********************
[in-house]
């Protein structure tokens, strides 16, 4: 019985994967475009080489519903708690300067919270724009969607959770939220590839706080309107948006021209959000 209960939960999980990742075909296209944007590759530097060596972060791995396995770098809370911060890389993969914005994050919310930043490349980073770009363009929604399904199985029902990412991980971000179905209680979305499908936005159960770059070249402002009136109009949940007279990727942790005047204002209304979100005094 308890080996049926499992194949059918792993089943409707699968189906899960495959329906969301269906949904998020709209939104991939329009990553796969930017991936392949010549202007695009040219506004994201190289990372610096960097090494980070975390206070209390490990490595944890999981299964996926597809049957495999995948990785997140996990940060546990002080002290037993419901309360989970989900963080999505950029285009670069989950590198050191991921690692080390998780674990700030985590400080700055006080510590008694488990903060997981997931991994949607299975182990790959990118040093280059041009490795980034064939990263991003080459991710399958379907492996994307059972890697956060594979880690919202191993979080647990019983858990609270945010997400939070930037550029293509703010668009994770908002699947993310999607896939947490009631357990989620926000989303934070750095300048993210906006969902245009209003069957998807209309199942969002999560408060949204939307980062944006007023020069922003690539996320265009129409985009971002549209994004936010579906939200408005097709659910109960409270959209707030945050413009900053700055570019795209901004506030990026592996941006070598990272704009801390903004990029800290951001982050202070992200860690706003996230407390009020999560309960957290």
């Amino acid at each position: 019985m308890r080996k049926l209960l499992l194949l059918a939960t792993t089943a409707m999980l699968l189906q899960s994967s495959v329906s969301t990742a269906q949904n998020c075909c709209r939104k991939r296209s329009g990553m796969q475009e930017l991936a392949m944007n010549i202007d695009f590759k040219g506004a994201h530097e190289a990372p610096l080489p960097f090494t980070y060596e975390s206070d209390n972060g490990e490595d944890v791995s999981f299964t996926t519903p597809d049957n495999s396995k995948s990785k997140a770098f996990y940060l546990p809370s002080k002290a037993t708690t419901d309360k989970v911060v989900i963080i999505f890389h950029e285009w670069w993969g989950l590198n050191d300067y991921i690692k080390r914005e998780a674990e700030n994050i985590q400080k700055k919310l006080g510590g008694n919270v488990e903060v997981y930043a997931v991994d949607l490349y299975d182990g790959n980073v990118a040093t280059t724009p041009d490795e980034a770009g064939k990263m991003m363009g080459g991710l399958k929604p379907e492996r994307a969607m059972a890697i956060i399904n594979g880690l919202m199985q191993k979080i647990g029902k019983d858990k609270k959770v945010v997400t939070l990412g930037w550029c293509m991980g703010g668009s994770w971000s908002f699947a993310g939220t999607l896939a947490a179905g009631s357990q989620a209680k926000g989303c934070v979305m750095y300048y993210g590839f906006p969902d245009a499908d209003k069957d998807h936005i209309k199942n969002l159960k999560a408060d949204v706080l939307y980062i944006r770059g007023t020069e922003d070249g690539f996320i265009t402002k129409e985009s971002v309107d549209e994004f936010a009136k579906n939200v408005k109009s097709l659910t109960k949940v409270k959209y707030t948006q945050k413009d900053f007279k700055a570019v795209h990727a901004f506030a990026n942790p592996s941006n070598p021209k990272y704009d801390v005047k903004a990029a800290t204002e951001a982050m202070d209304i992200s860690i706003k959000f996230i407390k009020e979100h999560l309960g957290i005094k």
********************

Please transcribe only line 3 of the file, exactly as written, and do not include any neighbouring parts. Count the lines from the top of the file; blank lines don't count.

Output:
């Amino acid at each position: 019985m308890r080996k049926l209960l499992l194949l059918a939960t792993t089943a409707m999980l699968l189906q899960s994967s495959v329906s969301t990742a269906q949904n998020c075909c709209r939104k991939r296209s329009g990553m796969q475009e930017l991936a392949m944007n010549i202007d695009f590759k040219g506004a994201h530097e190289a990372p610096l080489p960097f090494t980070y060596e975390s206070d209390n972060g490990e490595d944890v791995s999981f299964t996926t519903p597809d049957n495999s396995k995948s990785k997140a770098f996990y940060l546990p809370s002080k002290a037993t708690t419901d309360k989970v911060v989900i963080i999505f890389h950029e285009w670069w993969g989950l590198n050191d300067y991921i690692k080390r914005e998780a674990e700030n994050i985590q400080k700055k919310l006080g510590g008694n919270v488990e903060v997981y930043a997931v991994d949607l490349y299975d182990g790959n980073v990118a040093t280059t724009p041009d490795e980034a770009g064939k990263m991003m363009g080459g991710l399958k929604p379907e492996r994307a969607m059972a890697i956060i399904n594979g880690l919202m199985q191993k979080i647990g029902k019983d858990k609270k959770v945010v997400t939070l990412g930037w550029c293509m991980g703010g668009s994770w971000s908002f699947a993310g939220t999607l896939a947490a179905g009631s357990q989620a209680k926000g989303c934070v979305m750095y300048y993210g590839f906006p969902d245009a499908d209003k069957d998807h936005i209309k199942n969002l159960k999560a408060d949204v706080l939307y980062i944006r770059g007023t020069e922003d070249g690539f996320i265009t402002k129409e985009s971002v309107d549209e994004f936010a009136k579906n939200v408005k109009s097709l659910t109960k949940v409270k959209y707030t948006q945050k413009d900053f007279k700055a570019v795209h990727a901004f506030a990026n942790p592996s941006n070598p021209k990272y704009d801390v005047k903004a990029a800290t204002e951001a982050m202070d209304i992200s860690i706003k959000f996230i407390k009020e979100h999560l309960g957290i005094k």